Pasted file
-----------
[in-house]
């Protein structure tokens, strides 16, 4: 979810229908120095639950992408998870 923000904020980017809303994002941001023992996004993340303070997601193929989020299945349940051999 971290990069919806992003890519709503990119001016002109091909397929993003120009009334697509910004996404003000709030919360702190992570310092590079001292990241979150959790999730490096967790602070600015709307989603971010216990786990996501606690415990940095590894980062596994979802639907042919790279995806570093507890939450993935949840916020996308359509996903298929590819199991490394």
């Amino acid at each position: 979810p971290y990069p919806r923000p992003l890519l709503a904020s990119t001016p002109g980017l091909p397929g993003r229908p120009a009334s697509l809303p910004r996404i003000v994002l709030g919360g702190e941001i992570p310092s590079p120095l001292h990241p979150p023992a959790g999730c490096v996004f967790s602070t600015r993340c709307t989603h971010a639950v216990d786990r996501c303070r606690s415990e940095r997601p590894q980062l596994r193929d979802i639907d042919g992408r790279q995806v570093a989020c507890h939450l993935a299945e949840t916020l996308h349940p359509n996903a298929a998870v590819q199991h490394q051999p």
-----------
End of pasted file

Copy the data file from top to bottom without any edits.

[in-house]
């Protein structure tokens, strides 16, 4: 979810229908120095639950992408998870 923000904020980017809303994002941001023992996004993340303070997601193929989020299945349940051999 971290990069919806992003890519709503990119001016002109091909397929993003120009009334697509910004996404003000709030919360702190992570310092590079001292990241979150959790999730490096967790602070600015709307989603971010216990786990996501606690415990940095590894980062596994979802639907042919790279995806570093507890939450993935949840916020996308359509996903298929590819199991490394």
């Amino acid at each position: 979810p971290y990069p919806r923000p992003l890519l709503a904020s990119t001016p002109g980017l091909p397929g993003r229908p120009a009334s697509l809303p910004r996404i003000v994002l709030g919360g702190e941001i992570p310092s590079p120095l001292h990241p979150p023992a959790g999730c490096v996004f967790s602070t600015r993340c709307t989603h971010a639950v216990d786990r996501c303070r606690s415990e940095r997601p590894q980062l596994r193929d979802i639907d042919g992408r790279q995806v570093a989020c507890h939450l993935a299945e949840t916020l996308h349940p359509n996903a298929a998870v590819q199991h490394q051999p």